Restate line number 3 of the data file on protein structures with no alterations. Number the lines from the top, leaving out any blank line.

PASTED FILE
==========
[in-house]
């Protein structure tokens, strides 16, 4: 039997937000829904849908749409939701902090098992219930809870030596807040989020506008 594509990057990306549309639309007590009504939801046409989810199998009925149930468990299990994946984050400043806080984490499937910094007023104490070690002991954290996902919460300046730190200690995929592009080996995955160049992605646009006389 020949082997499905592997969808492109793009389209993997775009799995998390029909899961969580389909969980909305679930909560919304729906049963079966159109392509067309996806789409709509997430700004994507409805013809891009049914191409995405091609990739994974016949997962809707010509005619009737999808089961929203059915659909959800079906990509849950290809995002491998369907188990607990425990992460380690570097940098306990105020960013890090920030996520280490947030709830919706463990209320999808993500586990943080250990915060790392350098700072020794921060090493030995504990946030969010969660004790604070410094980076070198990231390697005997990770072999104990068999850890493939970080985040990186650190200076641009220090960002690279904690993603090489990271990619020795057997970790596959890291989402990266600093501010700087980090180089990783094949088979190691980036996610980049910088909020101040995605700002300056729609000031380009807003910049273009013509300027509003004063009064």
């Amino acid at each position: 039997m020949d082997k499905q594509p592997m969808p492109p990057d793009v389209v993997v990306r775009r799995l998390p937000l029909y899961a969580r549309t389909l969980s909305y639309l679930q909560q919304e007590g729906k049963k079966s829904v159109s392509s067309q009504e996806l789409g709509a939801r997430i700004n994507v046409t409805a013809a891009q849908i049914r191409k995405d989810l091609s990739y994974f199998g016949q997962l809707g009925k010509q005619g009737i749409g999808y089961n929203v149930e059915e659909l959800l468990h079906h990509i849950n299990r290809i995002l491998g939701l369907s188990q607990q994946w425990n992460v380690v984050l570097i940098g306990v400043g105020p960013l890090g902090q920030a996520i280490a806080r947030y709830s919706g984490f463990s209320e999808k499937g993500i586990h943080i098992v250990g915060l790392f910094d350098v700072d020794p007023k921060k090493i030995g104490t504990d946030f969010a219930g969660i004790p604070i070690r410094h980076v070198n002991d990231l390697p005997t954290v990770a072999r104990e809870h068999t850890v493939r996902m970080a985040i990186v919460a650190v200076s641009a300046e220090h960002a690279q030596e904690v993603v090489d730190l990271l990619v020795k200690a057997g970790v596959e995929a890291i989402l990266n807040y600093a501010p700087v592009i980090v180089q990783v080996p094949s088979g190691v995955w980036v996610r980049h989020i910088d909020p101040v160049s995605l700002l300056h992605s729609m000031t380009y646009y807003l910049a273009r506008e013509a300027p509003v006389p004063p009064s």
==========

């Amino acid at each position: 039997m020949d082997k499905q594509p592997m969808p492109p990057d793009v389209v993997v990306r775009r799995l998390p937000l029909y899961a969580r549309t389909l969980s909305y639309l679930q909560q919304e007590g729906k049963k079966s829904v159109s392509s067309q009504e996806l789409g709509a939801r997430i700004n994507v046409t409805a013809a891009q849908i049914r191409k995405d989810l091609s990739y994974f199998g016949q997962l809707g009925k010509q005619g009737i749409g999808y089961n929203v149930e059915e659909l959800l468990h079906h990509i849950n299990r290809i995002l491998g939701l369907s188990q607990q994946w425990n992460v380690v984050l570097i940098g306990v400043g105020p960013l890090g902090q920030a996520i280490a806080r947030y709830s919706g984490f463990s209320e999808k499937g993500i586990h943080i098992v250990g915060l790392f910094d350098v700072d020794p007023k921060k090493i030995g104490t504990d946030f969010a219930g969660i004790p604070i070690r410094h980076v070198n002991d990231l390697p005997t954290v990770a072999r104990e809870h068999t850890v493939r996902m970080a985040i990186v919460a650190v200076s641009a300046e220090h960002a690279q030596e904690v993603v090489d730190l990271l990619v020795k200690a057997g970790v596959e995929a890291i989402l990266n807040y600093a501010p700087v592009i980090v180089q990783v080996p094949s088979g190691v995955w980036v996610r980049h989020i910088d909020p101040v160049s995605l700002l300056h992605s729609m000031t380009y646009y807003l910049a273009r506008e013509a300027p509003v006389p004063p009064s």